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Programming language Rust is alienating "stupid corporate normies"

The eighth annual State of Rust survey has released, with some positives and negatives for the community. The number of people using Rust, both in general and at work, has increased, but the language is becoming more complex and alienating some people who have yet to adopt it.

93.4% of survey respondents said they used Rust; it's an implicitly biased sample, but the figure is up 2.6 percentage points from last year's survey. People using Rust at work are up even more, at 62% compared to 56.9% in 2022. 

The most common reason for not taking up Rust was that it's too difficult, and they had no time to learn it, which 30.9% of respondents blamed for their failure to get to grips with the language.

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Another, reason people aren't getting into Rust is its community. While the community being "rude, unwelcoming or otherwise off-putting" was the least cited reason for not picking the language up last year, the rudeness is proliferating. 6.4% of respondents cited Rust's rude community as a reason not to learn the language in 2023, compared to 3% in 2022.

While toxic Rust users are a minority, they can be vocal. One commenter called NVIDIA "stupid corporate normies" for replacing C with Ada instead of their darling. One Hackerrnews user critiqued someone's code by saying, "not even Rust can fix stupid." A C++ engineer said that, while the "vast majority" of Rust devs are nice, "boy are there some obnoxious Rust evangelists out there." Rust has been said to have "a religion around memory safety" that's closer to "a cult."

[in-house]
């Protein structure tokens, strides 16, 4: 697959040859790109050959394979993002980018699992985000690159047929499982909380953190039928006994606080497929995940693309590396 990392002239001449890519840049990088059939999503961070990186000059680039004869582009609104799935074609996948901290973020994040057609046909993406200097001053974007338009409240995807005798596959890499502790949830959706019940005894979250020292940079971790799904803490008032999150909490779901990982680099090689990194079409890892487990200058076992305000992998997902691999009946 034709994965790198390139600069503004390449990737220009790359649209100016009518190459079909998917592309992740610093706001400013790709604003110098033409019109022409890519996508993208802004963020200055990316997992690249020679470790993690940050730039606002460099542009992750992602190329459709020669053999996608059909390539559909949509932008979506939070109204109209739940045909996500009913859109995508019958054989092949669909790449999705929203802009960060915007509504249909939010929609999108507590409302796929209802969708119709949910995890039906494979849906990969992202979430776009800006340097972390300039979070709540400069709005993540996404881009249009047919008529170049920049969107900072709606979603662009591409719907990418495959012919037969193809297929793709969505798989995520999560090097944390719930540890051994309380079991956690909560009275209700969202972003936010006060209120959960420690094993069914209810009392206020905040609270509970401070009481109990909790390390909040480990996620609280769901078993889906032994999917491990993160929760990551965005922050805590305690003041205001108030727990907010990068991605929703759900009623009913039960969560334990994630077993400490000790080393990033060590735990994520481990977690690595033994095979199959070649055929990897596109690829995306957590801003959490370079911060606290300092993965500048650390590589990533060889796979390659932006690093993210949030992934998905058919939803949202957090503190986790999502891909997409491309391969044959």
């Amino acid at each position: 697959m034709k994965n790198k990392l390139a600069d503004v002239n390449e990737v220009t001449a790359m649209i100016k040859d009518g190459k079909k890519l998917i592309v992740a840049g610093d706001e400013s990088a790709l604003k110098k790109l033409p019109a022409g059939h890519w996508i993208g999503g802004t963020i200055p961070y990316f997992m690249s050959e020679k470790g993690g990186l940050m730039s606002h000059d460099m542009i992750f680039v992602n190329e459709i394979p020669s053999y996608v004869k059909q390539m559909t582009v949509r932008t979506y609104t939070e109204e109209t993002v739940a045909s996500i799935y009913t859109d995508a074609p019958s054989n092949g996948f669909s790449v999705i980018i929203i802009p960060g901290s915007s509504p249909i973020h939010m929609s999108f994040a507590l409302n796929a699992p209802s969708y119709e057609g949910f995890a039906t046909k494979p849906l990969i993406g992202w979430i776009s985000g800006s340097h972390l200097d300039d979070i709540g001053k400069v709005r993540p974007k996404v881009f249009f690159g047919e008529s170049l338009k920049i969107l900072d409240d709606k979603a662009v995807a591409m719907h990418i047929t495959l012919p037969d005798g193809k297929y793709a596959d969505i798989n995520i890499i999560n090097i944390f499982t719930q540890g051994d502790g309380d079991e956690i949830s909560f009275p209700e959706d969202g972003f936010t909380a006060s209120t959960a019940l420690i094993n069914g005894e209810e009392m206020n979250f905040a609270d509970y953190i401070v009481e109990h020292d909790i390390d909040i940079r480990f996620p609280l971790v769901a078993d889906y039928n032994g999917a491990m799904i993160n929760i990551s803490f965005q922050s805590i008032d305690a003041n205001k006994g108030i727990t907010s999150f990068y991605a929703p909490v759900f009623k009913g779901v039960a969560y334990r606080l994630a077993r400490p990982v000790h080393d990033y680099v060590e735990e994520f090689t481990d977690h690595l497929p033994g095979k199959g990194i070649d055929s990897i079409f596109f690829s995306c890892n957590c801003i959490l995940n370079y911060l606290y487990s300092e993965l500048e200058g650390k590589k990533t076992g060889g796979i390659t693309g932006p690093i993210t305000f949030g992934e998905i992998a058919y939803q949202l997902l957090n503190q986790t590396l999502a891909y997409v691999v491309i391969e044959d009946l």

Are these concerns exaggerated to give the community a bad name? Or have you experienced any toxicity from Rust advocates yourself? Let us know in the comments (and try to be nice...)

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AUTHORAlex McMurray Editor
  • Ch
    CharlesLuck
    29 February 2024

    Instead of collaborating on a comprehensive methodology, that works best, that is easy to use, and safe; the state of the art in 2024 continues to lean towards more disparity, more complexity, and more discord. As long as the art of programming revolves around profiteering, the state of the art will continue to be experiments that do not lend themselves to the fast and easy programming of applications by those who know the most about what the problems these applications need to solve.

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